Global Synthesis of Drought Effects on Maize and Wheat Production

PLoS One. 2016 May 25;11(5):e0156362. doi: 10.1371/journal.pone.0156362. eCollection 2016.

Abstract

Drought has been a major cause of agricultural disaster, yet how it affects the vulnerability of maize and wheat production in combination with several co-varying factors (i.e., phenological phases, agro-climatic regions, soil texture) remains unclear. Using a data synthesis approach, this study aims to better characterize the effects of those co-varying factors with drought and to provide critical information on minimizing yield loss. We collected data from peer-reviewed publications between 1980 and 2015 which examined maize and wheat yield responses to drought using field experiments. We performed unweighted analysis using the log response ratio to calculate the bootstrapped confidence limits of yield responses and calculated drought sensitivities with regards to those co-varying factors. Our results showed that yield reduction varied with species, with wheat having lower yield reduction (20.6%) compared to maize (39.3%) at approximately 40% water reduction. Maize was also more sensitive to drought than wheat, particularly during reproductive phase and equally sensitive in the dryland and non-dryland regions. While no yield difference was observed among regions or different soil texture, wheat cultivation in the dryland was more prone to yield loss than in the non-dryland region. Informed by these results, we discuss potential causes and possible approaches that may minimize drought impacts.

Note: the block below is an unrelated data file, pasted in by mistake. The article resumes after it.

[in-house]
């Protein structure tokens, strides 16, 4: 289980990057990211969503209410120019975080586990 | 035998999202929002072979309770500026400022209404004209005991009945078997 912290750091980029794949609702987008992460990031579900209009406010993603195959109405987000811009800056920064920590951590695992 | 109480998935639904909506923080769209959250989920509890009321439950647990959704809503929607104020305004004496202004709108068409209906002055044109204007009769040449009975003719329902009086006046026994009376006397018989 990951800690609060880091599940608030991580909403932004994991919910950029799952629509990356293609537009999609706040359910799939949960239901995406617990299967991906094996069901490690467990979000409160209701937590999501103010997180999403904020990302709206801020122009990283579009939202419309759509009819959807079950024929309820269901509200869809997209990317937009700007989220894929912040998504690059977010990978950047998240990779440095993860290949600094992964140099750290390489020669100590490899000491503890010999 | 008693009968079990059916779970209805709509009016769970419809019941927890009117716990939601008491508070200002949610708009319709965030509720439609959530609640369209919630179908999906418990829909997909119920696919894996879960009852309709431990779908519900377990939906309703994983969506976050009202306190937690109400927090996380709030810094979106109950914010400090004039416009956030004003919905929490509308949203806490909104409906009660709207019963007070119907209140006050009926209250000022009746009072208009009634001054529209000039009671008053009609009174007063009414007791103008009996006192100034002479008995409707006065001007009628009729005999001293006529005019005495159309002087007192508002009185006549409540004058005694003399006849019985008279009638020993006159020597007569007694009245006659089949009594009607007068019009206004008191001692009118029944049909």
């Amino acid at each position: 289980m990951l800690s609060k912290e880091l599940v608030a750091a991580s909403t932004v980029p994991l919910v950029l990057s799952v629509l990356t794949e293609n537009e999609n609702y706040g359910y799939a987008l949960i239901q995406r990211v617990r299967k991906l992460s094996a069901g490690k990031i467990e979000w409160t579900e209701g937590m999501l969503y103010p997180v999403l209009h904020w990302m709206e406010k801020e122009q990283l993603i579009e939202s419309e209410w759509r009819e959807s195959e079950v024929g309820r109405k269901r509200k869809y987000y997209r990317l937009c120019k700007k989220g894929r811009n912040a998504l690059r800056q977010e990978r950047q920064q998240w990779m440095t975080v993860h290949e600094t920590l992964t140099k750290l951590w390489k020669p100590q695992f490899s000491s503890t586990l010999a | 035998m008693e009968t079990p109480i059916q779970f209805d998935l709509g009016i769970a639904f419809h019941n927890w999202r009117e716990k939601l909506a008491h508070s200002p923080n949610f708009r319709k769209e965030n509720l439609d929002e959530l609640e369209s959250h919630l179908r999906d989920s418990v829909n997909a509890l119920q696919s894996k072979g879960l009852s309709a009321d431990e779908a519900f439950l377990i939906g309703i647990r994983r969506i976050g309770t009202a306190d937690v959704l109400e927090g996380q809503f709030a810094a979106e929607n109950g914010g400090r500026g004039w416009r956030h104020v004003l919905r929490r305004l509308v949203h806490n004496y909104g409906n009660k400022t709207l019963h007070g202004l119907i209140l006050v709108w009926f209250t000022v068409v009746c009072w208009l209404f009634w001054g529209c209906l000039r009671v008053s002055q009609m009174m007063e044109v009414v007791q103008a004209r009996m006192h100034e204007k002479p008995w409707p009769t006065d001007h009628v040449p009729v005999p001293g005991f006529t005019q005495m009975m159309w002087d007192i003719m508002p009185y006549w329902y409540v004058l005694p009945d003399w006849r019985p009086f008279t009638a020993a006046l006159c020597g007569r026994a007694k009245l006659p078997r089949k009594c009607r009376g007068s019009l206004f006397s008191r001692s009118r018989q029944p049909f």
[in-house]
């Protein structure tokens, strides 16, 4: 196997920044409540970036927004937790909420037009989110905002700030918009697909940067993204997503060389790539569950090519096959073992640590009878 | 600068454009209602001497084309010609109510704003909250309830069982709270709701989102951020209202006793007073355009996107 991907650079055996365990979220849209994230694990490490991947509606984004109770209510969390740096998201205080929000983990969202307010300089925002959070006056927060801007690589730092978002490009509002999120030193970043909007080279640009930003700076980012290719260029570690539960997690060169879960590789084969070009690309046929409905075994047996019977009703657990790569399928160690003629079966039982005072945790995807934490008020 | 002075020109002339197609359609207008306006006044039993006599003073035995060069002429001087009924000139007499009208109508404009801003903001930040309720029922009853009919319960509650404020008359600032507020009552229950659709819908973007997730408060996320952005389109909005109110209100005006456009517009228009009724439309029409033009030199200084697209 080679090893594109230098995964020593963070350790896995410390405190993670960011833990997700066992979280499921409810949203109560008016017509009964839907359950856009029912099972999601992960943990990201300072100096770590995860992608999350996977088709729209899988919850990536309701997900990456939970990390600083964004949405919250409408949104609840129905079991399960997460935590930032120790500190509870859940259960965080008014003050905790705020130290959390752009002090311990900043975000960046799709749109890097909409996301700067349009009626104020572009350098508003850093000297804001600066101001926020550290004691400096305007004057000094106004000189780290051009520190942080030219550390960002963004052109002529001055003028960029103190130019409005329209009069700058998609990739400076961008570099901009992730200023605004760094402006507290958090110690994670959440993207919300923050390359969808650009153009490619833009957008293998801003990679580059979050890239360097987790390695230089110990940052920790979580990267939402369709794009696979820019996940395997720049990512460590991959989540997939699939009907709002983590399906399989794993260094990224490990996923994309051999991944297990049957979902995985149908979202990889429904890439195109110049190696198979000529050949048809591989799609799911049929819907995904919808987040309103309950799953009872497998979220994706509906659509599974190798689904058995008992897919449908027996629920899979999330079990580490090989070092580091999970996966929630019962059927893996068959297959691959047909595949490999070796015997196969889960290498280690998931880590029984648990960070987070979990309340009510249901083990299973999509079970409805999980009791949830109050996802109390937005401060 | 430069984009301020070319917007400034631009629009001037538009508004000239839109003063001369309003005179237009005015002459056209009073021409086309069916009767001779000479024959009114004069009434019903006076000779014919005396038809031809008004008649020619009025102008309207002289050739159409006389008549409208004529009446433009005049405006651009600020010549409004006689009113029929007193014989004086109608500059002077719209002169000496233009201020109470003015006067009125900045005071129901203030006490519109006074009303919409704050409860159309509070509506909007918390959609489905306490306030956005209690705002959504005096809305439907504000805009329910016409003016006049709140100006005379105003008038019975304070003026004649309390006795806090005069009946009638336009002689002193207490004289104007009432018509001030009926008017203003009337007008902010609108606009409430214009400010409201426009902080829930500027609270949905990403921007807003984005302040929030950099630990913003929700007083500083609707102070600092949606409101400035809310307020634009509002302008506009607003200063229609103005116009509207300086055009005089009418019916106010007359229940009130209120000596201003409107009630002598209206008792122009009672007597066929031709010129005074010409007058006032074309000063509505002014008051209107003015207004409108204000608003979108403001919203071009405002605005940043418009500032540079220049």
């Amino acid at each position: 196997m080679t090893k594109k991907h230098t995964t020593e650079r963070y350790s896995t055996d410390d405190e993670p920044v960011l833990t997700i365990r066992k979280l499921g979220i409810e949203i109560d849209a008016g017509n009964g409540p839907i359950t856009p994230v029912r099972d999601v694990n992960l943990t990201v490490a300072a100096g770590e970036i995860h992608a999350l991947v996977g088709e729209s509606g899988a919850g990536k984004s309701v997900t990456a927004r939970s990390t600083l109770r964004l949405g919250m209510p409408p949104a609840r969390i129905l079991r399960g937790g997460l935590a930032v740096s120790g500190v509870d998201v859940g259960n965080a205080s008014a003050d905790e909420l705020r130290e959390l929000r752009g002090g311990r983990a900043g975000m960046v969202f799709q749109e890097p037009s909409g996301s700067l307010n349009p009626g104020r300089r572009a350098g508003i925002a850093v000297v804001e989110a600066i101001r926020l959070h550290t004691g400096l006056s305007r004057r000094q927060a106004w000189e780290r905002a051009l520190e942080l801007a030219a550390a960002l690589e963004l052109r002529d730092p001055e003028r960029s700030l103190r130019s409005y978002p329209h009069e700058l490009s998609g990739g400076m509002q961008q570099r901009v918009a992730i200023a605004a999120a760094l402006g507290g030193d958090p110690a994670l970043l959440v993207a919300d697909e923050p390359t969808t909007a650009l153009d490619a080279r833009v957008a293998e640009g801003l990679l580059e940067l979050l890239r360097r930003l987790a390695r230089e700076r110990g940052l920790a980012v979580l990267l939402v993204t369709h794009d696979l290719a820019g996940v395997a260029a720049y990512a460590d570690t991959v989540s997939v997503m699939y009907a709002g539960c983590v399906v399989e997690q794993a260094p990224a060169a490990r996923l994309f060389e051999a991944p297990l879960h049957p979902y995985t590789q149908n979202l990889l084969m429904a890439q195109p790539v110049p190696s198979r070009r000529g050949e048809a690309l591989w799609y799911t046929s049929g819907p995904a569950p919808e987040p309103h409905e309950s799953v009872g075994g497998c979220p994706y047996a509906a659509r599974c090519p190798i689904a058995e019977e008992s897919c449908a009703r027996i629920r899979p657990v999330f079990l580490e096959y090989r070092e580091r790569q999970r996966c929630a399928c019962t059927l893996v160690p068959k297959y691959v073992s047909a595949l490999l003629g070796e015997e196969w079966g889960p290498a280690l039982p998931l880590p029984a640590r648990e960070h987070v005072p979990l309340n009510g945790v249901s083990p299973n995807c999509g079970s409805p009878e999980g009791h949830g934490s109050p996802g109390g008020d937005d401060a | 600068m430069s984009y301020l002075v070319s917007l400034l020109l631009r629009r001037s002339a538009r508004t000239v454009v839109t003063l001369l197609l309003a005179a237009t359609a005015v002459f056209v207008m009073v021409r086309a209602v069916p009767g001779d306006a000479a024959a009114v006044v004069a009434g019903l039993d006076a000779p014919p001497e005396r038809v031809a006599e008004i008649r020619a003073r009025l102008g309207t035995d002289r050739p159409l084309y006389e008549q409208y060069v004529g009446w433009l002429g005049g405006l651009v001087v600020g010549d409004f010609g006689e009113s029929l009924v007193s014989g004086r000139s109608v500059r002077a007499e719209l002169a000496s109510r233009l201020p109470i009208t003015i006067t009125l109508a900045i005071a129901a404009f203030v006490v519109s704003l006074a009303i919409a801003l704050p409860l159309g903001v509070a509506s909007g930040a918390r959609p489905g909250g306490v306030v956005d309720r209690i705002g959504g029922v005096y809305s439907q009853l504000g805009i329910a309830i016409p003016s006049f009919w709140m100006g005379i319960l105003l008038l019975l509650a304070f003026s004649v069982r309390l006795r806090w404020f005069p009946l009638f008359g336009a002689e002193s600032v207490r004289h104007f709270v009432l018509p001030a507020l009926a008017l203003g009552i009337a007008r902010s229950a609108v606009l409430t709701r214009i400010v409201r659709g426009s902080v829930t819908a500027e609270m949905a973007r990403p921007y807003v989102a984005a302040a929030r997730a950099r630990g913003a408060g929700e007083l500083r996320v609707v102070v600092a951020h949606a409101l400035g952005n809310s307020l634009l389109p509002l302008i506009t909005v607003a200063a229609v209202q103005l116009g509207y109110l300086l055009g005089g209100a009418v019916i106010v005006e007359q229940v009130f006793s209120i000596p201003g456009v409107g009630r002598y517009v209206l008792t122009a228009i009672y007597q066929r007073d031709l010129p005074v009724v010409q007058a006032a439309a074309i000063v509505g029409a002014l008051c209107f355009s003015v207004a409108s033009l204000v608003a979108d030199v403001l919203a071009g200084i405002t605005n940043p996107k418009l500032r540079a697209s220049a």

Publication types

  • Meta-Analysis

MeSH terms

  • Agriculture / methods
  • Droughts
  • Food Supply
  • Soil / chemistry
  • Stress, Physiological
  • Triticum / growth & development*
  • Zea mays / growth & development*

Substances

  • Soil

Grant support

This research was supported by a postdoctoral fellowship from Schlumberger Foundation (http://www.slb.com/about/foundation.aspx) for SD and USDA grant (2014-51130-22492) for LW and PAJ. The funders had no role in study design, data collection and analysis, decision to publish, or preparation of the manuscript.